Intrathecal baclofen administration for control of severe spinal spasticity: functional improvement and long-term follow-up.Arch Phys Med Rehabil. 1996 Jan; 77(1):35-9.AP
To assess long-term efficacy and functional benefits of intrathecal baclofen for severe spinal spasticity.
A prospective before-after trial.
A neurological rehabilitation department of a university hospital. Pump implantation was realized in neurosurgery; follow-up was carried out mostly on an outpatient basis.
Eighteen patients with severe and disabling spinal spasticity received intrathecal baclofen by an implantable pump; average follow-up was 37.4 months (range, 9 to 72).
MAIN OUTCOME MEASURES
Spasticity (Ashworth and spasms frequency scores); disability (Functional Independence Measure [FIM]).
A significant decrease in tone and spasms was observed in all patients. Tolerance appeared during the first 6 to 9 months. Later on, efficacy remained stable, except in cases of mechanical problems of the pump or catheter. Functional assessment found a highly significant (p < .001) increase of FIM score (particularly for bathing, dressing lower body, transfers, and in some cases, locomotion). This was particularly marked in patients with thoracic spinal cord lesion. In cases of severe upper limb dysfunction, FIM was only improved for wheelchair displacements, due to a better sitting position, but nursing became easier and life comfort was enhanced. Severe side effects (overdose) were observed in two cases.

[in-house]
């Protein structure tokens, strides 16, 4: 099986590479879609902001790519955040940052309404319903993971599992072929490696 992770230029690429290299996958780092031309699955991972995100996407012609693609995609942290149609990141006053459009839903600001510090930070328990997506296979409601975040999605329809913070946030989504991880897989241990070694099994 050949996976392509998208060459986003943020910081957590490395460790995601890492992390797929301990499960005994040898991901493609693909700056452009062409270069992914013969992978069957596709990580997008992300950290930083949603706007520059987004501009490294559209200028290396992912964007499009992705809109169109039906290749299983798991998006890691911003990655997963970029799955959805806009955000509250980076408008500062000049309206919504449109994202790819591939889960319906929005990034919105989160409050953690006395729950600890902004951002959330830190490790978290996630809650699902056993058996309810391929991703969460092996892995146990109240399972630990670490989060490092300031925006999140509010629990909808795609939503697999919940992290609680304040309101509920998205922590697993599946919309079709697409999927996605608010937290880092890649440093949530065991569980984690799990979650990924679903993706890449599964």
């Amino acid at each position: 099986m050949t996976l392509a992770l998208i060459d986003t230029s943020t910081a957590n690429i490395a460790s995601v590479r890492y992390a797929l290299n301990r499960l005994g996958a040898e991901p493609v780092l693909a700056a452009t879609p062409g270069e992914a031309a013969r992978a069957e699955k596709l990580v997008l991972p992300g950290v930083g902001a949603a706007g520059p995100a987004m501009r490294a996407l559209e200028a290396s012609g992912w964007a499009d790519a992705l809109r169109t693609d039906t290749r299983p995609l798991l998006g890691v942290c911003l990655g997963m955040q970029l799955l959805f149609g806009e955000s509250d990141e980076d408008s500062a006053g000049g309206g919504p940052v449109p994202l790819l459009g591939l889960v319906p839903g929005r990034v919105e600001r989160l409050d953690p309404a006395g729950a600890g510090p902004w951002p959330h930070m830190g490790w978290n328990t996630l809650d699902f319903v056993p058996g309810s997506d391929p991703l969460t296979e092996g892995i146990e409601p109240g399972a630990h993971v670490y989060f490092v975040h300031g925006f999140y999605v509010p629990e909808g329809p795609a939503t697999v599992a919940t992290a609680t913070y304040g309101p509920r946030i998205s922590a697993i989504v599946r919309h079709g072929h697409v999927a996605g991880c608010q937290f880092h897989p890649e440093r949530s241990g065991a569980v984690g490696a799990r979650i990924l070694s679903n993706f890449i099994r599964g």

Efficacy remained stable after 6 to 9 months. Marked improvement of functional independence was observed in paraplegic patients. Improvement was less spectacular in patients with severe upper limb dysfunction, but nevertheless appreciable in terms of life comfort and use of attendants.